The first thing we want to do is to set the BASEPATH, if it’s not set already, to /var/snap/home-assistant-configurator/common/configurations. This is where Home Assistant Snap’s configurations now is «plugged» at.

Set the path with:

snap set home-assistant-configurator server.basepath.dir=/var/snap/home-assistant-configurator/common/configurations

Note we’re using the SNAP_COMMON-directory now, and not SNAP_DATA as we did for Home Assistant Snap, and if the common path is different on your system – do as described in that article.

For simplicity, as you don’t need to edit anything outside of this path, set the ENFORCE_BASEPATH to True:

snap set home-assistant-configurator set server.basepath.enforce=True

Securing the installation

Next generate as password to secure (well, secure-ish, until we add an SSL-certificate..) the installation:

echo -n "TestPass" | sha256sum

And set the output as a password for the configurator, along with an username

sudo snap set home-assistant-configurator server.login.password="{sha256}OUTPUT"
sudo snap set home-assistant-configurator server.login.username=test
Refresh the website of Home Assistant Configurator and you will now be prompted to give a username and a password.

Integrate with Home Assistant Snap

Login to Home Assistant web UI and go to your profile, scroll down to «Long-Lived Access Tokens» and press «create token». Give it a descriptive name, such as «Home Assistant Configurator» and press OK.

Copy the given string and make sure you have it until it’s set withing home-assistant-configurator.

And set it it to Home Assistant Configurator:

snap set home-assistant-configurator server.hass.api.password="COPIED STRING"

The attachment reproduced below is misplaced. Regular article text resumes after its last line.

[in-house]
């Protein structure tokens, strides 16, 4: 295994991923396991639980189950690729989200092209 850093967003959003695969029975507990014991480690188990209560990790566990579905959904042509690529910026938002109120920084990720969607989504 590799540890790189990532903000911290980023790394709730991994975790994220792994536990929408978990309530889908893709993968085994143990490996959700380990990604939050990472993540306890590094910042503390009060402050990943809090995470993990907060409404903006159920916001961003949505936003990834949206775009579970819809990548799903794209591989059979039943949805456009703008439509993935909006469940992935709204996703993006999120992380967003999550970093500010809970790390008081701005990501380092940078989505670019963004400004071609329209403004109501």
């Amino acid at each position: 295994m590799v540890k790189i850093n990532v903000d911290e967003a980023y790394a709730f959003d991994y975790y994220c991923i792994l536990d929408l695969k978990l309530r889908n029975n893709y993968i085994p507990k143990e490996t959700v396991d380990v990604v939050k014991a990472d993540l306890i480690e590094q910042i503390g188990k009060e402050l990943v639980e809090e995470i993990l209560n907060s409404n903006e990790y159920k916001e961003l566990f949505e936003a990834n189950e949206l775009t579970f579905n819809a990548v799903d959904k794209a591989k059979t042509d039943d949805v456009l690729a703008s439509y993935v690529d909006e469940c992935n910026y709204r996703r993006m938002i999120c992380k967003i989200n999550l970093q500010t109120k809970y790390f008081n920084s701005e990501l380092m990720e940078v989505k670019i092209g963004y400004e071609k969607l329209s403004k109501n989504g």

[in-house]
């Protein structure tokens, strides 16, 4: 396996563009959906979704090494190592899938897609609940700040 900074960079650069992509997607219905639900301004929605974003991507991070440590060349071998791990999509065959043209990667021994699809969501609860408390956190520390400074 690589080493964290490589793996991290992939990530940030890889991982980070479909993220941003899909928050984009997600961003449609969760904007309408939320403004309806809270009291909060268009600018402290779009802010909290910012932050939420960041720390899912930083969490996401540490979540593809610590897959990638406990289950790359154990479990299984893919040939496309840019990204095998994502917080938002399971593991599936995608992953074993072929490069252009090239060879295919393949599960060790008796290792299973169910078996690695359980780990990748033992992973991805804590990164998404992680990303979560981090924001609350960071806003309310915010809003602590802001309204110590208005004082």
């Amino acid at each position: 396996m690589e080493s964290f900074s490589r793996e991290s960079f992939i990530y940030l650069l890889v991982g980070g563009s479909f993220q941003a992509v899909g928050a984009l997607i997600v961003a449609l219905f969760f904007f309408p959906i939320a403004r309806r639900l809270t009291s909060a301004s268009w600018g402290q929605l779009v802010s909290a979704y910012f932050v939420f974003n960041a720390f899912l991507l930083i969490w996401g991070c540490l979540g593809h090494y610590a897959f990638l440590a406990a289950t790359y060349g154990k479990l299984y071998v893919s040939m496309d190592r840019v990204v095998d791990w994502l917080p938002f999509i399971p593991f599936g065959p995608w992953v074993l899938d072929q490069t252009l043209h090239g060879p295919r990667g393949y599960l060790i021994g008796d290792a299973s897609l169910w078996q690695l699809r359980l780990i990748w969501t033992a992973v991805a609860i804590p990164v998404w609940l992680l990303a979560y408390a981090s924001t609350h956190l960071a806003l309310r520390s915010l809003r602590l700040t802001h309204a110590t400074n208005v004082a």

Further you have to set the server.hass.api.url (make sure that it ends with /api/) and server.hass.api.ws-url, which I’m confident that you’ll understand how to do by now.

Refreshing Home Assistant Configurator should now let you select entities, conditions, services etc from its dropdown lists.

Additional settings you should use

server.ban.limit=5
server.dir.first=True
server.listen.ip=<actual IP>

You can read the description of all the settings at the official github-repository.

Configuring Home Assistant Snap

Yay! We can now do this from the UI of the Configurator. Make sure you have refreshed the page after the last settings was set.

Now browse by pressing the folder icon in the upper left corner, and select the configuration.yaml-file.

Add the following to the file

panel_iframe:
  configurator:
    title: Configurator
    icon: mdi:wrench
    url: http://<actual ip>:3218

Hit the red-glowing floppy disk in the upper right corner, then press the cog icon to the right of it and select «Restart HASS».

Now go into the web UI of Home Assistant Snap and you should see the configurator in the left menu panel.

Conclusion

We have now installed and configured Home Assistant Configurator, and integrated it with Home Assistant Snap.

In upcoming posts we’ll show you how you can – just as easily – update DNS entries on a domain to make Home Assistant available through a web address and how to secure your installation with SSL.

For anyone interested in the source code, want’s more detailed information about the release or needs to file a bug report, head over to the official repository.

If you have any questions, do not hesitate to leave a comment.

Until next time!